There has been growing concern throughout the last year in the NHS mental health sector about services becoming overstretched during the pandemic. The Royal College of Psychiatrists asked psychiatrists about the pressures on the ground and they confirmed what we had anticipated—mental health beds are full.
Of the 320 members of the Royal College of Psychiatrists who participated in our December survey, 85% said there was more pressure on beds compared to the same time last year. In fact, the vast majority (92%) of those we spoke to estimated there were less than 5% of beds available in their trust. In order to manage admissions and discharges effectively, the College recommends that 15% of beds should be vacant at any one time.
High levels of bed occupancy in mental health trusts are an indicator of pressure in other parts of the system. The shortage of beds and the lack of mental health services available in the community, alongside the insufficient number of crisis mental health services are the main drivers behind these pressures.
There are high levels of unmet mental health need in the community, which has grown during the pandemic. There are also significant pressures on beds in general hospitals, and delays in discharging patients from mental health inpatient settings due to a lack of social care support.
Major challenges with infection prevention and control in mental health and intellectual disability inpatient environments has also meant some beds, such as dormitory accommodation, needed to be closed, resulting in fewer beds available overall than before covid-19 hit.
These problems result in difficult decisions for overstretched staff and challenging experiences for patients.
We see increases in patients sent out of their local area for treatment, which we know can lead to poorer experience of care and worse outcomes. The latest data on inappropriate out of area placements for November shows the highest month-end number since September 2019. There are also pressures in A&E, with patients with a mental health need often waiting longer than 12 hours for a bed.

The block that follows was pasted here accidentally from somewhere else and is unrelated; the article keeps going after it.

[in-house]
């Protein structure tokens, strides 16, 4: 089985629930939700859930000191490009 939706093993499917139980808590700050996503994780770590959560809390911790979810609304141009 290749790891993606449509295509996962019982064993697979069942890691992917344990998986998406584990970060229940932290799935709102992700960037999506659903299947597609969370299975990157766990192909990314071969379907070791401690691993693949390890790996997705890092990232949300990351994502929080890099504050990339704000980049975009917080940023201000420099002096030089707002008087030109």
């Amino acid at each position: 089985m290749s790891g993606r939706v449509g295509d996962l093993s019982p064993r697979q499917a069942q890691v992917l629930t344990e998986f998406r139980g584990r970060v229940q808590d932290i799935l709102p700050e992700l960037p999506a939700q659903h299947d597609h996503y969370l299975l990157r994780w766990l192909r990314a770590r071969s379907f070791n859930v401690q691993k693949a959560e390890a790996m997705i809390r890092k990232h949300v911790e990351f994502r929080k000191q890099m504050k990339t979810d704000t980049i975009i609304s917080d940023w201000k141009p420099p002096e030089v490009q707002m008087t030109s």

Although much of this sounds—and is—bleak, there are solutions.
The NHS Long Term Plan, if fully implemented, will help tackle the problem of service pressures, but we still need urgent action to improve the current situation we find ourselves in. Patients who are ready to be discharged should be supported to do so. We are calling for an extra £150m funding in 2021/22 to support people leaving mental health inpatient stays. The funding is intended to “bridge the gap” between inpatient and community care by supporting people as they recover from their illness at home.
We need Government to invest in additional beds in high priority areas, and to commit to build a further six mental health hospitals by 2024/25 as part of the Health Infrastructure Plan. The quality of the mental health inpatient environment also needs to be drastically improved by addressing maintenance backlog issues.
This should run alongside funding to bolster community mental health services.
But the biggest challenge we need to address are the social determinants of poor mental health that drive demand for mental health services and put pressure on beds. There are no easy answers but through working together across sectors to tackle health inequalities we can make progress.
I hope that our vaccination programme is successful so that the pressure on mental health beds will ease over the next few months. As we wait, we must seize this opportunity to make sure mental health services can provide the care patients need, during the pandemic and beyond.
Adrian James, President, Royal College of Psychiatrists.
Competing interests: none declared.